Is it over? Can we safely say that Barack Obama and John McCain will be the nominees of their parties for this upcoming election? As we quickly approach the Republican and Democratic National Conventions, the pieces are slowly beginning to take shape.
There are two main reasons this race has not been decided yet. The first is the power of the Clinton machine. Despite signs of cracks at its base, the Clinton campaign has assembled a powerful group of people willing to go to incredible lengths to get her elected. Hillary Rodham Clinton recently loaned her campaign around $6.5 million of her own money to keep her campaign afloat. This not only shows her determination but also reveals her campaign's weak financial position. The second reason this race is not yet over is the fact that Obama is becoming his own worst enemy lately. The comment of small-town Americans being bitter and clinging to guns and religion did a lot of harm to his campaign's message. In addition to that we have Jeremiah Wright scaring away some Democrats. Now his campaign has indicated that they will no longer be fighting as much for primary votes, choosing to go ahead and look to the general election in November. It seems to me that had more of these issues come to light in the weeks and months before Iowa's caucuses, we could be looking at a very different race today.
Republicans have it a bit easier at this year. With McCain having the nomination locked up, we can focus on other races. This is great for McCain, who can conserve his money and energy for the general election, while watching the fierce fight on the left. This vacation for the Republican camp has prompted a number of top Democrats, loudest of all, Howard Dean, to call for Sen. Clinton to drop out of the race allowing them to take away the GOP's advantage.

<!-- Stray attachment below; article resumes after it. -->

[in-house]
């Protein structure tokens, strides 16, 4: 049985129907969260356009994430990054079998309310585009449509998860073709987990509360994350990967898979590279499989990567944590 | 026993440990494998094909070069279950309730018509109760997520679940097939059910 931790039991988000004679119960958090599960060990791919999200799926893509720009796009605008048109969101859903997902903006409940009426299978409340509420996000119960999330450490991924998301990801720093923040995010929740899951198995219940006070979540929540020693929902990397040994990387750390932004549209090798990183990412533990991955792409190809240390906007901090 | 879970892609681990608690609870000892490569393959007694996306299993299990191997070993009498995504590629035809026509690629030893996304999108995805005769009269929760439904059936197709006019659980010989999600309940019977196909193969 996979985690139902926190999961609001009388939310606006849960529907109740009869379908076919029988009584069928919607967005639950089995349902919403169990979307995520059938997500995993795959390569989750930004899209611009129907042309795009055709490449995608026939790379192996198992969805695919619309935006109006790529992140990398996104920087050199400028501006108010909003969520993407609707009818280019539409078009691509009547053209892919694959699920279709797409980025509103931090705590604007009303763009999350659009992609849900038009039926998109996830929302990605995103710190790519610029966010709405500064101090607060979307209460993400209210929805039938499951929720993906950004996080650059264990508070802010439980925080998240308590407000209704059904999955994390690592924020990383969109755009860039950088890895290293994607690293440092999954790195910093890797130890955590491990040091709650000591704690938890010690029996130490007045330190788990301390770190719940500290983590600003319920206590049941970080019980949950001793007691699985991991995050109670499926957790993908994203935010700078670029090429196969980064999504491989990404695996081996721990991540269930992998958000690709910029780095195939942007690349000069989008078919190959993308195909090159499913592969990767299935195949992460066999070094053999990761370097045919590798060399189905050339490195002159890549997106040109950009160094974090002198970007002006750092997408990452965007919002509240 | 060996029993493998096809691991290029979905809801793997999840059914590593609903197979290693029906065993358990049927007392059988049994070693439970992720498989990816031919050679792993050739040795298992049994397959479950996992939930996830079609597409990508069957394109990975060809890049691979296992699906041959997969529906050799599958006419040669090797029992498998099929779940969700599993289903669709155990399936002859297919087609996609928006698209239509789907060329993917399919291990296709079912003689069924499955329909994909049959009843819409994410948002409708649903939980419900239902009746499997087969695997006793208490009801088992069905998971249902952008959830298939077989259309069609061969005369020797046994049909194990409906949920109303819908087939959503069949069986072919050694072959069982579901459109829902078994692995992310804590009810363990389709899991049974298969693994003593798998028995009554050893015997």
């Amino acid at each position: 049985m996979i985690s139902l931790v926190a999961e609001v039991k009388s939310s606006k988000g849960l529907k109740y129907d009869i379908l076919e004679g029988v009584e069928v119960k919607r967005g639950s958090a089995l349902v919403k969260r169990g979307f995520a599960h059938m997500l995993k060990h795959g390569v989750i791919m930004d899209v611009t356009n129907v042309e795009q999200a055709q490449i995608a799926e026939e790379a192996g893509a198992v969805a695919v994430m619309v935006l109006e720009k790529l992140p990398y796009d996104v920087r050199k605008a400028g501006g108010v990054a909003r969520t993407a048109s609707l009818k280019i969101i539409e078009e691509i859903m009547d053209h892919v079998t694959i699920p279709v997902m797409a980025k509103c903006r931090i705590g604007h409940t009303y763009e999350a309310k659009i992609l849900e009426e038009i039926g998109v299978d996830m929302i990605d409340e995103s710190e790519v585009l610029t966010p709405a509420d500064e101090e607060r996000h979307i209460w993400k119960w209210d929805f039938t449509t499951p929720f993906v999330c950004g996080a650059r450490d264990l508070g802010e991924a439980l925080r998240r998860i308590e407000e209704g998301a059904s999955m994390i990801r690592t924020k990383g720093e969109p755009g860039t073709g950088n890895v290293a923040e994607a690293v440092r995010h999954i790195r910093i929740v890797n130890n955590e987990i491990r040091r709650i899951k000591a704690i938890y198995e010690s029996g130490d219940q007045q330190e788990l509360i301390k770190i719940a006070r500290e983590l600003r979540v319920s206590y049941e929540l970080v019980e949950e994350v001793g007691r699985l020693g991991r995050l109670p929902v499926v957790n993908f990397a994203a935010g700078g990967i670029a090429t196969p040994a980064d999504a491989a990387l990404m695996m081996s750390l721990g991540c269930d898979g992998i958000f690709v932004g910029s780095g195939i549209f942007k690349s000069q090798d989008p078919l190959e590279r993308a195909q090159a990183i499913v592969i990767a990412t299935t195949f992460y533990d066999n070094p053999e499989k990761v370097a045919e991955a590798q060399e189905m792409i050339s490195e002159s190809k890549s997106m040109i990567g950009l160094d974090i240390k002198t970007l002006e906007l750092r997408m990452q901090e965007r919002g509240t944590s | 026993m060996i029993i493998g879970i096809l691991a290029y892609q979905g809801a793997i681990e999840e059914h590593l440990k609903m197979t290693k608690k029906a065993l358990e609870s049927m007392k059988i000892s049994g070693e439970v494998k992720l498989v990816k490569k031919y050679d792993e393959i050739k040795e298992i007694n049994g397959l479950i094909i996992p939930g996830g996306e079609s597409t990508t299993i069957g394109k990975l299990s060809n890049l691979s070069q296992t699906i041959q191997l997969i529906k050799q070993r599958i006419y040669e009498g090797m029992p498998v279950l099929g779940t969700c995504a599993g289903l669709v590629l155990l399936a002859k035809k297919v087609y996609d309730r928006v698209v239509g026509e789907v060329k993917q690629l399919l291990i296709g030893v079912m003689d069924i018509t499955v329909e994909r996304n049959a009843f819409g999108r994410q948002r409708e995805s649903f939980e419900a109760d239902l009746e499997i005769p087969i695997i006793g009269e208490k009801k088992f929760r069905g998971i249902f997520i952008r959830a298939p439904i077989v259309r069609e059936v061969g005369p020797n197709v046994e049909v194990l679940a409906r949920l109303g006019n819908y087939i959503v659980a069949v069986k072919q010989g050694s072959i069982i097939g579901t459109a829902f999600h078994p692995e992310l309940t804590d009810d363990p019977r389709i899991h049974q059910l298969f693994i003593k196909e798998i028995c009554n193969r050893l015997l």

The fight between the two campaigns has brought on one other major issue for the Democrats. Many voters on the left have developed a fierce loyalty toward either Clinton or Obama. They are the ones with the bright signs in their yards and the T-shirts proclaiming their choice. Many of these voters could feel alienated and discouraged with the party should their candidate not get the nomination. Democrats will have a good bit of damage control to do once the nominee is picked, whoever it is.
It is wonderful, though to see what this election has done to the voters of America. People haven't been this excited in many, many years. It will be fun to see the long term effects that having candidates like Clinton and Obama will have on politics in America.
If the excitement that we see in young Americans truly takes hold, we may see elections in the future with turnout close to 75 percent. People have been trying for years to get young people excited about politics. This election could do the trick.
The best thing young voters can do right now is keep watching this race. Get involved however you can. Also, watch the history that is taking place here. No matter what happens in November, this election will be like none other in American history, given the current field of candidates.
It will be over soon enough, but it will be one heck of a ride until then.